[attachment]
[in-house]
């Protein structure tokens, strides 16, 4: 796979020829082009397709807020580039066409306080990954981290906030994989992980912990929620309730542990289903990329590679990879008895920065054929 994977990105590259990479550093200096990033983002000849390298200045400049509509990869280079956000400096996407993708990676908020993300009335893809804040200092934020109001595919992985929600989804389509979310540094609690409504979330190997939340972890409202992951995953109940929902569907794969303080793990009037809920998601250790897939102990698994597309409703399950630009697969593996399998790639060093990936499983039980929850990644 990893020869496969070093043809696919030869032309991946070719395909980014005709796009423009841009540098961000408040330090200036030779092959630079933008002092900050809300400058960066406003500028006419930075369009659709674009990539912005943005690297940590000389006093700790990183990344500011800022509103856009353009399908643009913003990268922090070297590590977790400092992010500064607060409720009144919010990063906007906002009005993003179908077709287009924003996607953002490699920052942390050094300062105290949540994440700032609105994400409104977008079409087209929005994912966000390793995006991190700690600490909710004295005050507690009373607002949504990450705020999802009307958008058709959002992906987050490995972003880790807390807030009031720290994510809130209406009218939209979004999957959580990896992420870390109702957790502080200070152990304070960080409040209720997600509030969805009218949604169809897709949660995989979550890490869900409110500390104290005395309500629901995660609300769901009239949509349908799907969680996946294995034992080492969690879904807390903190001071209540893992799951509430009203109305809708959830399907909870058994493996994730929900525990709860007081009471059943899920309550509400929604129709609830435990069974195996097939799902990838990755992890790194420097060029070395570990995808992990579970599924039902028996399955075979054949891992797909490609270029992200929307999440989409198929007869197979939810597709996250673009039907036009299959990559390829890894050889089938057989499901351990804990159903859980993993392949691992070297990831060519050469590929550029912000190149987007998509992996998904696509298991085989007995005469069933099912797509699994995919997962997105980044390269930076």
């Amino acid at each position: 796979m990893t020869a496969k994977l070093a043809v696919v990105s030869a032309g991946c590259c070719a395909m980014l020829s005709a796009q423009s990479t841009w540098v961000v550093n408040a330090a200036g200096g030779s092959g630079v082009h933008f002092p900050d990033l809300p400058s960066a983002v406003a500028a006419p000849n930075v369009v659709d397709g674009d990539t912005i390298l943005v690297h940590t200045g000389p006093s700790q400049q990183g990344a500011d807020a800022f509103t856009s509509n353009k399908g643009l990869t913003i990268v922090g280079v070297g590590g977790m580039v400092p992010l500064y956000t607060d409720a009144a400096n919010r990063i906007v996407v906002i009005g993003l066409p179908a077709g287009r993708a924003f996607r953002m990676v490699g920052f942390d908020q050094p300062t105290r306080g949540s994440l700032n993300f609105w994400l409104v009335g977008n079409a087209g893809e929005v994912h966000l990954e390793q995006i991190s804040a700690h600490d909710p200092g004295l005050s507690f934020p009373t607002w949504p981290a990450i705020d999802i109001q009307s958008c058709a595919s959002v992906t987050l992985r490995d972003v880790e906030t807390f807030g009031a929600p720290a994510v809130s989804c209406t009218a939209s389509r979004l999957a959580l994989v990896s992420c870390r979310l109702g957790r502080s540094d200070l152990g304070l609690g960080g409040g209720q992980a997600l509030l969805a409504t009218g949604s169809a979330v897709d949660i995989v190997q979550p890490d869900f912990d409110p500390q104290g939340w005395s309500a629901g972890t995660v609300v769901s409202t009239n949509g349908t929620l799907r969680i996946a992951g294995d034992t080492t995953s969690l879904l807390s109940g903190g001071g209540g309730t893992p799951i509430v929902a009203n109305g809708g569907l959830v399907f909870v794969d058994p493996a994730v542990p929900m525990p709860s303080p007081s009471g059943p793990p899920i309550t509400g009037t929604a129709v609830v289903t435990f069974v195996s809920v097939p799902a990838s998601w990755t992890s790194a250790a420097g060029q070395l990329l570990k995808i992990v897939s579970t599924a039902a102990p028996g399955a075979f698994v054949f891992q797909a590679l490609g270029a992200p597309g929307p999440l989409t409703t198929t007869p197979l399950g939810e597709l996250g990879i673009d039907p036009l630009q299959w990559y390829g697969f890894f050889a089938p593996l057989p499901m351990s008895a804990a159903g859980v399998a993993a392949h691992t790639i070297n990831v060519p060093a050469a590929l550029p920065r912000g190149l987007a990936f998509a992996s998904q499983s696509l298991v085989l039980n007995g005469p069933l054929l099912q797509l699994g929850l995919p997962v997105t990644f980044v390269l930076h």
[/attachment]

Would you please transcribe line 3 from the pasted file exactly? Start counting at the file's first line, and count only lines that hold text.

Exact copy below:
């Amino acid at each position: 796979m990893t020869a496969k994977l070093a043809v696919v990105s030869a032309g991946c590259c070719a395909m980014l020829s005709a796009q423009s990479t841009w540098v961000v550093n408040a330090a200036g200096g030779s092959g630079v082009h933008f002092p900050d990033l809300p400058s960066a983002v406003a500028a006419p000849n930075v369009v659709d397709g674009d990539t912005i390298l943005v690297h940590t200045g000389p006093s700790q400049q990183g990344a500011d807020a800022f509103t856009s509509n353009k399908g643009l990869t913003i990268v922090g280079v070297g590590g977790m580039v400092p992010l500064y956000t607060d409720a009144a400096n919010r990063i906007v996407v906002i009005g993003l066409p179908a077709g287009r993708a924003f996607r953002m990676v490699g920052f942390d908020q050094p300062t105290r306080g949540s994440l700032n993300f609105w994400l409104v009335g977008n079409a087209g893809e929005v994912h966000l990954e390793q995006i991190s804040a700690h600490d909710p200092g004295l005050s507690f934020p009373t607002w949504p981290a990450i705020d999802i109001q009307s958008c058709a595919s959002v992906t987050l992985r490995d972003v880790e906030t807390f807030g009031a929600p720290a994510v809130s989804c209406t009218a939209s389509r979004l999957a959580l994989v990896s992420c870390r979310l109702g957790r502080s540094d200070l152990g304070l609690g960080g409040g209720q992980a997600l509030l969805a409504t009218g949604s169809a979330v897709d949660i995989v190997q979550p890490d869900f912990d409110p500390q104290g939340w005395s309500a629901g972890t995660v609300v769901s409202t009239n949509g349908t929620l799907r969680i996946a992951g294995d034992t080492t995953s969690l879904l807390s109940g903190g001071g209540g309730t893992p799951i509430v929902a009203n109305g809708g569907l959830v399907f909870v794969d058994p493996a994730v542990p929900m525990p709860s303080p007081s009471g059943p793990p899920i309550t509400g009037t929604a129709v609830v289903t435990f069974v195996s809920v097939p799902a990838s998601w990755t992890s790194a250790a420097g060029q070395l990329l570990k995808i992990v897939s579970t599924a039902a102990p028996g399955a075979f698994v054949f891992q797909a590679l490609g270029a992200p597309g929307p999440l989409t409703t198929t007869p197979l399950g939810e597709l996250g990879i673009d039907p036009l630009q299959w990559y390829g697969f890894f050889a089938p593996l057989p499901m351990s008895a804990a159903g859980v399998a993993a392949h691992t790639i070297n990831v060519p060093a050469a590929l550029p920065r912000g190149l987007a990936f998509a992996s998904q499983s696509l298991v085989l039980n007995g005469p069933l054929l099912q797509l699994g929850l995919p997962v997105t990644f980044v390269l930076h």